IPD : the Iterated Prisoner's Dilemma
This repository is a continuation of the old website http://www.lifl.fr/IPD created in 1998 and containing a simulator to carry out various experiments at the iterated prisoner's dilemma (thanks to the Wayback Machine). This repository has now been deleted to reappear here.
It contains Python code and Jupyter notebooks to understand easily how to experiment computational game theory, build and evaluate strategies at the iterated prisoner's dilemma (IPD) and gives many tools for sophisticated experiments. It is also useful to reproduce most of the experiences of our research articles cited in the bibliography.
Contact : philippe.mathieu at univ-lille.fr
In this repository there are several jupyter notebooks in Python which contain both explanations and exercises on this field. Their objective is primarily pedagogical.
from ipd import * from strategies import * bag=[Periodic("D"), HardMajority(), Tft(), Spiteful(), Gradual()] t= Tournament(g,bag) # default: length=1000 e= Ecological(t) # default: pop=100 e.run() e.tournament.matrix e.historic e.drawPlot()
In this Jupyter notebook we explain the basics of game theory concerning simultaneous games, including payoff matrix notion and the different equilibrium notions. In this notebook the prisoner's dilemma is just one example among many.
The basics of the Iterated Prisoner's dilemma
We focus now on the famous Iterated Prisoner's Dilemma Game which is the iterated version of the previous one. Strategies can now learn from the past. We show how to build a strategy and especially how to evaluate it. Several sets of objective strategies are provided. The two classic methods of evaluating a set of strategies are provided: the tournament and the ecological competition.
How to simplify complete large classes?
Creating a large set of strategies is difficult. The computation of complete classes of strategies, as seen in the basics, thanks to a definition based on a genotype, easily allows to generate thousands of them. Nevertheless some of them are redundant. This sheet provides a reflection on how to test the equivalence of two strategies and how to simplify large sets.
A more robust evaluation tool: subclasses
The tournament is a first way to evaluate a set of strategies. The ecological competition is more robust. But testing a strategy in various sets is even more robust. We propose here some tools to calculate the average performance of a strategy in all possible subclasses of a list of reference strategies.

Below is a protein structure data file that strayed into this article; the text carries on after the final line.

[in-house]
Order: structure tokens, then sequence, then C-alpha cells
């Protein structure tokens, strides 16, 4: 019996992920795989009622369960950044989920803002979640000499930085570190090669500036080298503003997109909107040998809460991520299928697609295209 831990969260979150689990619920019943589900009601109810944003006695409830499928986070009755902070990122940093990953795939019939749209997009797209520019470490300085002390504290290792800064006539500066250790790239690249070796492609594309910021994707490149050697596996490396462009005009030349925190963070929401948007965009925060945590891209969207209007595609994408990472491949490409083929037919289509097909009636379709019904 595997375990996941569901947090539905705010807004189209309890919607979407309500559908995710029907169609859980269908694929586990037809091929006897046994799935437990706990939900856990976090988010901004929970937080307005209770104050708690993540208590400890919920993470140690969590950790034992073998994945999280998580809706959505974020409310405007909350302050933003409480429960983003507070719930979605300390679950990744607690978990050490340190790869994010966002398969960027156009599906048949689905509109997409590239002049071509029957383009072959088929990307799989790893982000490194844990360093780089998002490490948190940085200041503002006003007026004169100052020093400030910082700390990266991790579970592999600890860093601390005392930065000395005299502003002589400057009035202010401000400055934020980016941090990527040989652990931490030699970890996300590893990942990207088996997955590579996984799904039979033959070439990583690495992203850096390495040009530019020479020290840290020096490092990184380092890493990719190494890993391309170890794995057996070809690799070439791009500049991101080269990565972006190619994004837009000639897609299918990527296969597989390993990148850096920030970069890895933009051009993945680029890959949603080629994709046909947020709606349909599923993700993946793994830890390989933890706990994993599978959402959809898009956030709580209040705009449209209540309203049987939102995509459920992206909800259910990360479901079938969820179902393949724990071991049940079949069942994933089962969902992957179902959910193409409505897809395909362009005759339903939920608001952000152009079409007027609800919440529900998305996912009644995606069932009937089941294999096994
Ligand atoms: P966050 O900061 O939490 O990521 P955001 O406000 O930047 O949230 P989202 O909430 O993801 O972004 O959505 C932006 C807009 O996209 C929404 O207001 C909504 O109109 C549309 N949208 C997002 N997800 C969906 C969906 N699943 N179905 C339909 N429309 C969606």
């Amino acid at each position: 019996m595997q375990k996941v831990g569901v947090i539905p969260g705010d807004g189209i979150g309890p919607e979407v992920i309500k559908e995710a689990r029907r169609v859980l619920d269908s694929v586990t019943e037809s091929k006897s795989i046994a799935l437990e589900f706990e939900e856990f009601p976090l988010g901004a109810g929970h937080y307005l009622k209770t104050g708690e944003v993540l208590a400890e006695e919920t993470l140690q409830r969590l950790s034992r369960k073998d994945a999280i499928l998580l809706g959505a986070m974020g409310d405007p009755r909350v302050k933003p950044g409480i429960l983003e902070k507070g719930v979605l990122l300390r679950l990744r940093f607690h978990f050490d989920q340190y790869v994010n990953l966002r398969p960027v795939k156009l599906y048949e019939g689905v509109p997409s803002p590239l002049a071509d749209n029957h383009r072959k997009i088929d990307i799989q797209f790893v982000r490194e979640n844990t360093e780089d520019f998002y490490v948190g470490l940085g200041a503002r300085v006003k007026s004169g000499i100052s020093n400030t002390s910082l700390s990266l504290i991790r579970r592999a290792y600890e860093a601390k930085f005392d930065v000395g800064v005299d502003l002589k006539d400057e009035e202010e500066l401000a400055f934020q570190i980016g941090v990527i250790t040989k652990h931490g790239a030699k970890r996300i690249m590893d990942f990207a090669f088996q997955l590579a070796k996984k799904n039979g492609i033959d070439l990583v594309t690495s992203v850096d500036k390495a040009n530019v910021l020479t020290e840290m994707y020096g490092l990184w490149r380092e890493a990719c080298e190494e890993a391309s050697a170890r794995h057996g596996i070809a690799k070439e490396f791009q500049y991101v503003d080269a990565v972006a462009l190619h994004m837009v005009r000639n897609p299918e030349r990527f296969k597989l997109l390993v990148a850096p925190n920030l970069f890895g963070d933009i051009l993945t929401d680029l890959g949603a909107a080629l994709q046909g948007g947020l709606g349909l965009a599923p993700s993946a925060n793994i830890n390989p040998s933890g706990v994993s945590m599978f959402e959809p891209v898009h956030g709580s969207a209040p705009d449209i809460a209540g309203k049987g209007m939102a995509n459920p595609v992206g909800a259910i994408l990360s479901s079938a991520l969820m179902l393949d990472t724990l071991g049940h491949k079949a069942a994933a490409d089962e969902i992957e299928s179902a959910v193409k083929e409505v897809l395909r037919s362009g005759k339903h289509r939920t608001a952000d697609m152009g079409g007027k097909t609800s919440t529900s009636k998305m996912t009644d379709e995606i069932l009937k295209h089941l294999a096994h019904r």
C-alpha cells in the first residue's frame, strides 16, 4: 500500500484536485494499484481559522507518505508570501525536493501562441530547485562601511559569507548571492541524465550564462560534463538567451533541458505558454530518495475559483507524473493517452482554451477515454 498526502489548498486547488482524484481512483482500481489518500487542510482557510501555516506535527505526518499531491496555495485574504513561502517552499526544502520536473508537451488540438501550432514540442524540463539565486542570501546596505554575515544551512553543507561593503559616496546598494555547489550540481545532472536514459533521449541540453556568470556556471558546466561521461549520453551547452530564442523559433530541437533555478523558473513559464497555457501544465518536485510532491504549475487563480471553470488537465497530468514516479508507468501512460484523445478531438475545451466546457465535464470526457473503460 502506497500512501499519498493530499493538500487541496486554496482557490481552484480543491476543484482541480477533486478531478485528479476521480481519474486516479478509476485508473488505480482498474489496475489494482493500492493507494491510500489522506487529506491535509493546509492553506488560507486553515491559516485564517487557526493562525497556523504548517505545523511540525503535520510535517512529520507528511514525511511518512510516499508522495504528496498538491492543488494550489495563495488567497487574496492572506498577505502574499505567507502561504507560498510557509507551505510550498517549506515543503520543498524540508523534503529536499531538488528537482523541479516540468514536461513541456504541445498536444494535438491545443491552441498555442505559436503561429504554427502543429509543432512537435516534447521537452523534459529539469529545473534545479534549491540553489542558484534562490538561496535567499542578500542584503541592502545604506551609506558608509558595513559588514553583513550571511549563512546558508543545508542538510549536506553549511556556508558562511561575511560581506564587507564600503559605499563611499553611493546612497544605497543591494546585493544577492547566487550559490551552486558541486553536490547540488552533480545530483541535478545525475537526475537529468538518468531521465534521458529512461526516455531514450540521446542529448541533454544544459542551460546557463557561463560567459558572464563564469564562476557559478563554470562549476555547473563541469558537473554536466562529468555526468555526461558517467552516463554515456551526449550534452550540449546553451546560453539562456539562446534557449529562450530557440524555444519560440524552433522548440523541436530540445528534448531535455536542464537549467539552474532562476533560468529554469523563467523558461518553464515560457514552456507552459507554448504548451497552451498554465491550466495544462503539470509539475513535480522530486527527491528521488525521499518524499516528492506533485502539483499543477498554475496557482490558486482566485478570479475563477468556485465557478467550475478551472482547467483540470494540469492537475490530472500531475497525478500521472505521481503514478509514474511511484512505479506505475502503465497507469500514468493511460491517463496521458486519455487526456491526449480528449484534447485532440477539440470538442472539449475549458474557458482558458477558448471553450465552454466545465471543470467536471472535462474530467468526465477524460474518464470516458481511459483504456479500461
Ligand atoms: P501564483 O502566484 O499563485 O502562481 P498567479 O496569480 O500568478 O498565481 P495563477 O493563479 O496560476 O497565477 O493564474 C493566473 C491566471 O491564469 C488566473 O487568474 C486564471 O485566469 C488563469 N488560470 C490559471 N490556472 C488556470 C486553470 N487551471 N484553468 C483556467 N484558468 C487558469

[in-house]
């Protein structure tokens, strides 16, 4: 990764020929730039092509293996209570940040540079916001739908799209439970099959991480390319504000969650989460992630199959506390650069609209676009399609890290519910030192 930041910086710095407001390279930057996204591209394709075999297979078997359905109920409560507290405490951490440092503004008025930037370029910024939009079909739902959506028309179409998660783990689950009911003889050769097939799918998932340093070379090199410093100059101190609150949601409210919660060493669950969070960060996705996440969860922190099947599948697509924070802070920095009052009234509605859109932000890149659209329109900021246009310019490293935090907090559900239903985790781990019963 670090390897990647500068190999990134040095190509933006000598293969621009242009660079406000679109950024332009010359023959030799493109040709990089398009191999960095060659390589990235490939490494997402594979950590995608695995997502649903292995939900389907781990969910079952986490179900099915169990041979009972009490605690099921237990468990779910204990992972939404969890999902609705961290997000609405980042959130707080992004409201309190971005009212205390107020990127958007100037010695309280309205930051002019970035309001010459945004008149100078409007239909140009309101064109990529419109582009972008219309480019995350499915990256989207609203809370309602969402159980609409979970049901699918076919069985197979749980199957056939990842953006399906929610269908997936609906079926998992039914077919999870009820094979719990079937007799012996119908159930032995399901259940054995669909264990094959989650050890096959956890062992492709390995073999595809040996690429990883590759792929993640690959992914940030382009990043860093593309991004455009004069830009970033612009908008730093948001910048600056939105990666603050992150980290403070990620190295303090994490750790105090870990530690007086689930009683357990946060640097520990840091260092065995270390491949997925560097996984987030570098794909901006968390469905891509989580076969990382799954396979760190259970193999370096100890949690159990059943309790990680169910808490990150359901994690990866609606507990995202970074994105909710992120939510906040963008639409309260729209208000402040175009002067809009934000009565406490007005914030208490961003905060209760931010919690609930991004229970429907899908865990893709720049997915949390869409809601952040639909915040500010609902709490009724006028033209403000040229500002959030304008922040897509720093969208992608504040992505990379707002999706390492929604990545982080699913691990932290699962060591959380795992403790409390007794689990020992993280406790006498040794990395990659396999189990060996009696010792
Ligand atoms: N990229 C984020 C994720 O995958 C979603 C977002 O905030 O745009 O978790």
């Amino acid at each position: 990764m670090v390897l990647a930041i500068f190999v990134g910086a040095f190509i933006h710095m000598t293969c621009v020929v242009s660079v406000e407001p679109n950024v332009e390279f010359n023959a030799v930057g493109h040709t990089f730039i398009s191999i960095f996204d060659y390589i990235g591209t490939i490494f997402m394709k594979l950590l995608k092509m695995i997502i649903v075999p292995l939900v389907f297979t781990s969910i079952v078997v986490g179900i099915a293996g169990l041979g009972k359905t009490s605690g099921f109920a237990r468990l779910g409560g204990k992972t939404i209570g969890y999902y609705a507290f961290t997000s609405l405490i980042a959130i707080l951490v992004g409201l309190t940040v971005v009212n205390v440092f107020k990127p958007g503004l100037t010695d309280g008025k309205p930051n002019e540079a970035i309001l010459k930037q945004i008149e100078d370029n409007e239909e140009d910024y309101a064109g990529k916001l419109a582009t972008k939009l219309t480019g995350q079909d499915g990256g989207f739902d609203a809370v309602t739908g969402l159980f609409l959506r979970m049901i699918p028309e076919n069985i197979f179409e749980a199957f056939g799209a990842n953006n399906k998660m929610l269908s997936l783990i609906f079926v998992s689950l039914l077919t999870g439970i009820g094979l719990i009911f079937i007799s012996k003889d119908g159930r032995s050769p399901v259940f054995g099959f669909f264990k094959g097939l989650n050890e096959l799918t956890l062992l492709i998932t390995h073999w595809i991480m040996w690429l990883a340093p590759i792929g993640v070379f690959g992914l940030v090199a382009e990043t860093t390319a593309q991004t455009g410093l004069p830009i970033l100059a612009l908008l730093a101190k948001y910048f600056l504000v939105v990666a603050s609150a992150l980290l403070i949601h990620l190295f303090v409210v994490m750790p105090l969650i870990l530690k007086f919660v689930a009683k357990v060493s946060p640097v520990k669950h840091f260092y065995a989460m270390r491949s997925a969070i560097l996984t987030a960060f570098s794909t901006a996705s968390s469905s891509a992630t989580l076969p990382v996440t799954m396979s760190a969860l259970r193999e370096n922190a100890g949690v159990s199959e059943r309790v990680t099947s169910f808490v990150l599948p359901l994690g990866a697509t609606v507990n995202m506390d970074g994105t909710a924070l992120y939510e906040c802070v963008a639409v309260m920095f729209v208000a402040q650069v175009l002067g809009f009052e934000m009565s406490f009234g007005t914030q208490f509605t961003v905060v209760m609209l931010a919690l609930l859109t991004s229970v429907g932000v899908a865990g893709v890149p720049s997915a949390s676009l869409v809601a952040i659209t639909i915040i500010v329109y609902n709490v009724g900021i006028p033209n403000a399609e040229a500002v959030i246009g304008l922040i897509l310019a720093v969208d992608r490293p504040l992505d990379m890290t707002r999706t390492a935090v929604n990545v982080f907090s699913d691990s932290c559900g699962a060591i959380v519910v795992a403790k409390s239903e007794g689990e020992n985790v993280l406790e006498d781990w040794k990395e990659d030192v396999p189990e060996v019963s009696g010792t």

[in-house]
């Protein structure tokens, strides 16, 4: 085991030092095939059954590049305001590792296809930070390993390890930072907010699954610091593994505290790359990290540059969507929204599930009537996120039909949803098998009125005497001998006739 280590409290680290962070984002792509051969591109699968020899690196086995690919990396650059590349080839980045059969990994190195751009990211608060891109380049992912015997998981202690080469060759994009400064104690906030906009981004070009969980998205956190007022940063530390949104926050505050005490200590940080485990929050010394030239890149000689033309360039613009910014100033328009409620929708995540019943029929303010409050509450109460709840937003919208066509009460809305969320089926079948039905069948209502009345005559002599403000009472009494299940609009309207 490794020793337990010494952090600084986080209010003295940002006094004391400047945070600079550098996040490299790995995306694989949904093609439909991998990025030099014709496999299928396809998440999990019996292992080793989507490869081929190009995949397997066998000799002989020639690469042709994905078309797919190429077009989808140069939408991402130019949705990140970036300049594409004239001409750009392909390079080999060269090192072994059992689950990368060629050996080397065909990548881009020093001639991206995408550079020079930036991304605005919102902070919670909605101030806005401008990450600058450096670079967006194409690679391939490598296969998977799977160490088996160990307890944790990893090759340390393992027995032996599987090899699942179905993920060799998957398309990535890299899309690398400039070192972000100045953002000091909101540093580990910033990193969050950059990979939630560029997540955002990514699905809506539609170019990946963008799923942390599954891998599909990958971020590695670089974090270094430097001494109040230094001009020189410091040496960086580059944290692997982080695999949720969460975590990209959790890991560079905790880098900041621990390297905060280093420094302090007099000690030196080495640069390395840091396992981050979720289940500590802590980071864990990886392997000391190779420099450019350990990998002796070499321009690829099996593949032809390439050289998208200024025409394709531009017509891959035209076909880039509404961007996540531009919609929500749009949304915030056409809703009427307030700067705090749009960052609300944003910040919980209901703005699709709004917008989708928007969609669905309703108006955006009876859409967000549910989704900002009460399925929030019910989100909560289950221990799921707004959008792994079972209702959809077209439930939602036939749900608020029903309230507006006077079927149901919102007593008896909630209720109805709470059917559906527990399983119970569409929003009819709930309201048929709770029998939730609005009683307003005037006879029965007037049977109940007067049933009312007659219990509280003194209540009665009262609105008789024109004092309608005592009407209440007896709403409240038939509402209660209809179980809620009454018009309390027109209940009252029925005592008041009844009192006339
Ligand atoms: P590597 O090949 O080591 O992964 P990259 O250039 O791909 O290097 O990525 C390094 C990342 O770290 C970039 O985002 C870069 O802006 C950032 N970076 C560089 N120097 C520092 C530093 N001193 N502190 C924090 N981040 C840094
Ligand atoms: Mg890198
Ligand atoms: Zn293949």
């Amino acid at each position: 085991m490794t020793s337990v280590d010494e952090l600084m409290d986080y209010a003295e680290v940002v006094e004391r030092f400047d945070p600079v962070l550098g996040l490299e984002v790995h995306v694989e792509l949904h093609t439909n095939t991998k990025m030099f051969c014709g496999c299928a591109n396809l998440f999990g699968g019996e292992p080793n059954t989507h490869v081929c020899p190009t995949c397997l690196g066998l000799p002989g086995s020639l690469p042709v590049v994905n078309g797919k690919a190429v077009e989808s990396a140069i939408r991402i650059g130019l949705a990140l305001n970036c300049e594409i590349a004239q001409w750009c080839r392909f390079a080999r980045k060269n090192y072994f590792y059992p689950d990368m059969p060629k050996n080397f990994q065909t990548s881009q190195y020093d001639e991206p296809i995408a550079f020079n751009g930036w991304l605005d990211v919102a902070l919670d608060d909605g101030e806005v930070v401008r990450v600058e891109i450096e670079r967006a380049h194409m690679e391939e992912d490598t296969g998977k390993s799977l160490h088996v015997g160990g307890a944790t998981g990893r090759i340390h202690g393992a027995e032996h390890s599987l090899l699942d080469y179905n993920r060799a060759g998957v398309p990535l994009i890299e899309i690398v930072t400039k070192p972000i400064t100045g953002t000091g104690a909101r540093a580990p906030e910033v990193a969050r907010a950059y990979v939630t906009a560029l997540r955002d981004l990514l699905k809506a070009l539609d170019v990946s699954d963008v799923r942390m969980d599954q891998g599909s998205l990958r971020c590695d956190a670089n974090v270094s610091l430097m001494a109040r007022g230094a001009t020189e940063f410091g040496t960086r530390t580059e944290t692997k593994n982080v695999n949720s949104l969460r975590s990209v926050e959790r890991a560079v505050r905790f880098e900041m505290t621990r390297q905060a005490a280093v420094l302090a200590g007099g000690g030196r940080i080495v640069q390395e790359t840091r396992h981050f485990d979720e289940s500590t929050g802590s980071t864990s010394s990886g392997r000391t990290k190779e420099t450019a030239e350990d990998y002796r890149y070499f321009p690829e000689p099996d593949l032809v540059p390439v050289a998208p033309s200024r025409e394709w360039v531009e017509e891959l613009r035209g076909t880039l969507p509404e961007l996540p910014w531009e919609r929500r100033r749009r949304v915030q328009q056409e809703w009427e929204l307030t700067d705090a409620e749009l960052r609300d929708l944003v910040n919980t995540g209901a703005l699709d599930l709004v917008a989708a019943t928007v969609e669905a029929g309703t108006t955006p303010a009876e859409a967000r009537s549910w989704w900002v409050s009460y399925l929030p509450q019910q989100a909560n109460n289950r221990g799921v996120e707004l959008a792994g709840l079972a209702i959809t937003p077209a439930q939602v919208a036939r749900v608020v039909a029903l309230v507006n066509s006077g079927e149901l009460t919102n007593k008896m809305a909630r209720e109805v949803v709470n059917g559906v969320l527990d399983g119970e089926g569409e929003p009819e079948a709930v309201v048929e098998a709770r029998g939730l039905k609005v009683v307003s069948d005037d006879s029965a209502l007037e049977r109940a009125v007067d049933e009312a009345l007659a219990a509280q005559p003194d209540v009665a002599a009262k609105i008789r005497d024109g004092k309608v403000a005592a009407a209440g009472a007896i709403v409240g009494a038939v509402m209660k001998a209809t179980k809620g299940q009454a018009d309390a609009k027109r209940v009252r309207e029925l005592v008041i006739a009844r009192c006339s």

An approach using genetic algorithms
In this Jupyter Notebook we show how to use "genetic" technics to identify and produce new efficient strategies, mainly genetic algorithms. It is then very easy, thanks to this approach, to find the best possible strategy for a fixed set of strategies.
The construction of meta-strategies
Meta-strategies are strategies that build on a set of other strategies. They play a given strategy for a certain period of time and then, according to certain criteria, other strategies for another period of time. This makes it possible to construct scomplex and yet understandable behaviors, while maintaining a very high level of adaptability of the strategy to its opponent.
- Philippe Mathieu, Jean-Paul Delahaye. Experimental criteria to identify efficient probabilistic memory-one strategies for the iterated prisoner’s dilemma. Simulation Modelling Practice and Theory, Elsevier, 2019
- Philippe Mathieu, Jean-Paul Delahaye. New Winning Strategies for the Iterated Prisoner's Dilemma. Journal of Artificial Societies and Social Simulation, SimSoc Consortium, 2017, 20 (4)
- Philippe Mathieu, Jean-Paul Delahaye. New Winning Strategies for the Iterated Prisoner's Dilemma. 14th International Conference on Autonomous Agents and Multiagent Systems (AAMAS 2015), May 2015, Istanbul, Turkey. pp.1665-1666
- Philippe Mathieu, Bruno Beaufils, Jean-Paul Delahaye. Studies on Dynamics in the Classical Iterated Prisoner's Dilemma with Few Strategies: Is There Any Chaos in the Pure Dilemma ?. Proceedings of the 4th european conference on Artificial Evolution (AE'99), 1999, Dunkerque, France, France. pp.177--190
- Bruno Beaufils, Jean-Paul Delahaye, Philippe Mathieu. Complete Classes of Strategies for the Classical Iterated Prisoner's Dilemma. Evolutionnary Programming VII (EP'7), 1998, undef, France. pp.33--41
- Bruno Beaufils, Jean-Paul Delahaye, Philippe Mathieu. Our Meeting with Gradual, A Good Strategy for the Iterated Prisoner's Dilemma. Proceedings of the Fifth International Workshop on the Synthesis and Simulation of Living Systems (ALIFE'5), 1996, Cambridge, MA, USA, France. pp.202--209
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